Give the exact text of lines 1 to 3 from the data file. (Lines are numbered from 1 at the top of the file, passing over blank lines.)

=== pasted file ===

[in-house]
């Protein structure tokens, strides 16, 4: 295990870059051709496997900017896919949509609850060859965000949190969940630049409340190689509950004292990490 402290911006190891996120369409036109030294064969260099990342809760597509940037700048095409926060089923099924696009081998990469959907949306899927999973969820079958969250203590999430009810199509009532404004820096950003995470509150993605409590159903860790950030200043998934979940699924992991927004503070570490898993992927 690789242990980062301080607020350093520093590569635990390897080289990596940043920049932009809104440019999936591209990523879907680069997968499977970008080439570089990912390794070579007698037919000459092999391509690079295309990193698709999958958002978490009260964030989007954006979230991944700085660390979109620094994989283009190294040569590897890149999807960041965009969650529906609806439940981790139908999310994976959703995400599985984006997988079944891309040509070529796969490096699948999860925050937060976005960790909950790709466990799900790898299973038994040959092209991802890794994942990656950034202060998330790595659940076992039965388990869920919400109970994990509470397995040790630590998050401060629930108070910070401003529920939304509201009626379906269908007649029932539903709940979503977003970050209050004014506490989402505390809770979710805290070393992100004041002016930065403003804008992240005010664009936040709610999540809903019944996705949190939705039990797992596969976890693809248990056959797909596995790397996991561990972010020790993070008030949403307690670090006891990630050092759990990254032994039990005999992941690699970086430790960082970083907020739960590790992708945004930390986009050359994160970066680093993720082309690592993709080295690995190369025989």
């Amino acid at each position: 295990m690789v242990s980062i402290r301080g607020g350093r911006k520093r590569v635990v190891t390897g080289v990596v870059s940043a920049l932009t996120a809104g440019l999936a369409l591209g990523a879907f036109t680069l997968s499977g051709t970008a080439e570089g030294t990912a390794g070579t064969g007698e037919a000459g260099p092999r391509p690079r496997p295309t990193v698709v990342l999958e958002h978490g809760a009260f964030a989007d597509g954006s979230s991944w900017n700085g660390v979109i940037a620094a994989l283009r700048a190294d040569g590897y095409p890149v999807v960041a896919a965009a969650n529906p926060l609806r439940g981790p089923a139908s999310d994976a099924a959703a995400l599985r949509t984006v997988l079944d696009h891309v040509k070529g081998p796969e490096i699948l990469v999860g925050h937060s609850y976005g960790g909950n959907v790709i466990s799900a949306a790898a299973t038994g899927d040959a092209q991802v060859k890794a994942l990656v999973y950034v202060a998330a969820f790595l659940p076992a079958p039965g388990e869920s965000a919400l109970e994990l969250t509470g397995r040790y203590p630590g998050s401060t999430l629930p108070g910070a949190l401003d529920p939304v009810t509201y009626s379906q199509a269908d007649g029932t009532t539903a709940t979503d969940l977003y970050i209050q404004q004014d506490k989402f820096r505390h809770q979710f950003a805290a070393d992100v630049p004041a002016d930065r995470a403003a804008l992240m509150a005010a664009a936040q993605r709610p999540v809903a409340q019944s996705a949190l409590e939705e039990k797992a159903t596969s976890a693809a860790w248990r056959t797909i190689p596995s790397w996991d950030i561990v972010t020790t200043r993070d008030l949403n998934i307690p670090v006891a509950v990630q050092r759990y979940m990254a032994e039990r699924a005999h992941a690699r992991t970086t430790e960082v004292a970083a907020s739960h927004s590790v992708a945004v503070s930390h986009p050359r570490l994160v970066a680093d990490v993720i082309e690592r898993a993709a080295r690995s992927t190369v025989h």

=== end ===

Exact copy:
[in-house]
């Protein structure tokens, strides 16, 4: 295990870059051709496997900017896919949509609850060859965000949190969940630049409340190689509950004292990490 402290911006190891996120369409036109030294064969260099990342809760597509940037700048095409926060089923099924696009081998990469959907949306899927999973969820079958969250203590999430009810199509009532404004820096950003995470509150993605409590159903860790950030200043998934979940699924992991927004503070570490898993992927 690789242990980062301080607020350093520093590569635990390897080289990596940043920049932009809104440019999936591209990523879907680069997968499977970008080439570089990912390794070579007698037919000459092999391509690079295309990193698709999958958002978490009260964030989007954006979230991944700085660390979109620094994989283009190294040569590897890149999807960041965009969650529906609806439940981790139908999310994976959703995400599985984006997988079944891309040509070529796969490096699948999860925050937060976005960790909950790709466990799900790898299973038994040959092209991802890794994942990656950034202060998330790595659940076992039965388990869920919400109970994990509470397995040790630590998050401060629930108070910070401003529920939304509201009626379906269908007649029932539903709940979503977003970050209050004014506490989402505390809770979710805290070393992100004041002016930065403003804008992240005010664009936040709610999540809903019944996705949190939705039990797992596969976890693809248990056959797909596995790397996991561990972010020790993070008030949403307690670090006891990630050092759990990254032994039990005999992941690699970086430790960082970083907020739960590790992708945004930390986009050359994160970066680093993720082309690592993709080295690995190369025989």
């Amino acid at each position: 295990m690789v242990s980062i402290r301080g607020g350093r911006k520093r590569v635990v190891t390897g080289v990596v870059s940043a920049l932009t996120a809104g440019l999936a369409l591209g990523a879907f036109t680069l997968s499977g051709t970008a080439e570089g030294t990912a390794g070579t064969g007698e037919a000459g260099p092999r391509p690079r496997p295309t990193v698709v990342l999958e958002h978490g809760a009260f964030a989007d597509g954006s979230s991944w900017n700085g660390v979109i940037a620094a994989l283009r700048a190294d040569g590897y095409p890149v999807v960041a896919a965009a969650n529906p926060l609806r439940g981790p089923a139908s999310d994976a099924a959703a995400l599985r949509t984006v997988l079944d696009h891309v040509k070529g081998p796969e490096i699948l990469v999860g925050h937060s609850y976005g960790g909950n959907v790709i466990s799900a949306a790898a299973t038994g899927d040959a092209q991802v060859k890794a994942l990656v999973y950034v202060a998330a969820f790595l659940p076992a079958p039965g388990e869920s965000a919400l109970e994990l969250t509470g397995r040790y203590p630590g998050s401060t999430l629930p108070g910070a949190l401003d529920p939304v009810t509201y009626s379906q199509a269908d007649g029932t009532t539903a709940t979503d969940l977003y970050i209050q404004q004014d506490k989402f820096r505390h809770q979710f950003a805290a070393d992100v630049p004041a002016d930065r995470a403003a804008l992240m509150a005010a664009a936040q993605r709610p999540v809903a409340q019944s996705a949190l409590e939705e039990k797992a159903t596969s976890a693809a860790w248990r056959t797909i190689p596995s790397w996991d950030i561990v972010t020790t200043r993070d008030l949403n998934i307690p670090v006891a509950v990630q050092r759990y979940m990254a032994e039990r699924a005999h992941a690699r992991t970086t430790e960082v004292a970083a907020s739960h927004s590790v992708a945004v503070s930390h986009p050359r570490l994160v970066a680093d990490v993720i082309e690592r898993a993709a080295r690995s992927t190369v025989h």